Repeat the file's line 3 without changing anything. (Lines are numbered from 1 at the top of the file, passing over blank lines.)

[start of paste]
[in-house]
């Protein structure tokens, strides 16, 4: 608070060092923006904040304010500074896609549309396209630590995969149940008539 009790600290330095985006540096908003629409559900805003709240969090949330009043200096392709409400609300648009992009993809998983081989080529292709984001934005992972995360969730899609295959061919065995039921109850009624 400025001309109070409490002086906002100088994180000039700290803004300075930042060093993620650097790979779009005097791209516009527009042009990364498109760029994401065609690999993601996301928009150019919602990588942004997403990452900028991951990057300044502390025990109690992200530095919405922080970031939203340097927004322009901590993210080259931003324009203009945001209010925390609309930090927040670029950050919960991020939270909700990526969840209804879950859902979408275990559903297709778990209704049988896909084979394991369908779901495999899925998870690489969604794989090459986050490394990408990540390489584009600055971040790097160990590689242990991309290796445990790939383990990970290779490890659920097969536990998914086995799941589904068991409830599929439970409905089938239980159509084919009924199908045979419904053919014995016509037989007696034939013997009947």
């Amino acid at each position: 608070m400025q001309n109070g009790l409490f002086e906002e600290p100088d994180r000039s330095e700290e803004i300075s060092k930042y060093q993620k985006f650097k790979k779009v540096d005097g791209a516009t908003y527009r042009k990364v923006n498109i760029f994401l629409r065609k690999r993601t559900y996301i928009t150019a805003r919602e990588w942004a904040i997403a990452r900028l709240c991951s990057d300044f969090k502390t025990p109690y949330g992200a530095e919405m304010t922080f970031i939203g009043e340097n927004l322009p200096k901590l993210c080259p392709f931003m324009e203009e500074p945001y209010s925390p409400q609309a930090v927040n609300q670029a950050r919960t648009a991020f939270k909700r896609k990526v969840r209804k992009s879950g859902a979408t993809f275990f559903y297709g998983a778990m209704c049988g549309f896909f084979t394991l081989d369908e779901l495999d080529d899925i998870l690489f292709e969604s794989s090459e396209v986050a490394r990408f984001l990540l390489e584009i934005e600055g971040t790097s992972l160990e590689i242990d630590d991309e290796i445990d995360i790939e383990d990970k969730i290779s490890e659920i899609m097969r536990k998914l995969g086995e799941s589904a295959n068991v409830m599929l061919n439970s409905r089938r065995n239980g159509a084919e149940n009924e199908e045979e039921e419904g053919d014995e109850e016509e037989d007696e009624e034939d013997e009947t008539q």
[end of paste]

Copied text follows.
């Amino acid at each position: 608070m400025q001309n109070g009790l409490f002086e906002e600290p100088d994180r000039s330095e700290e803004i300075s060092k930042y060093q993620k985006f650097k790979k779009v540096d005097g791209a516009t908003y527009r042009k990364v923006n498109i760029f994401l629409r065609k690999r993601t559900y996301i928009t150019a805003r919602e990588w942004a904040i997403a990452r900028l709240c991951s990057d300044f969090k502390t025990p109690y949330g992200a530095e919405m304010t922080f970031i939203g009043e340097n927004l322009p200096k901590l993210c080259p392709f931003m324009e203009e500074p945001y209010s925390p409400q609309a930090v927040n609300q670029a950050r919960t648009a991020f939270k909700r896609k990526v969840r209804k992009s879950g859902a979408t993809f275990f559903y297709g998983a778990m209704c049988g549309f896909f084979t394991l081989d369908e779901l495999d080529d899925i998870l690489f292709e969604s794989s090459e396209v986050a490394r990408f984001l990540l390489e584009i934005e600055g971040t790097s992972l160990e590689i242990d630590d991309e290796i445990d995360i790939e383990d990970k969730i290779s490890e659920i899609m097969r536990k998914l995969g086995e799941s589904a295959n068991v409830m599929l061919n439970s409905r089938r065995n239980g159509a084919e149940n009924e199908e045979e039921e419904g053919d014995e109850e016509e037989d007696e009624e034939d013997e009947t008539q």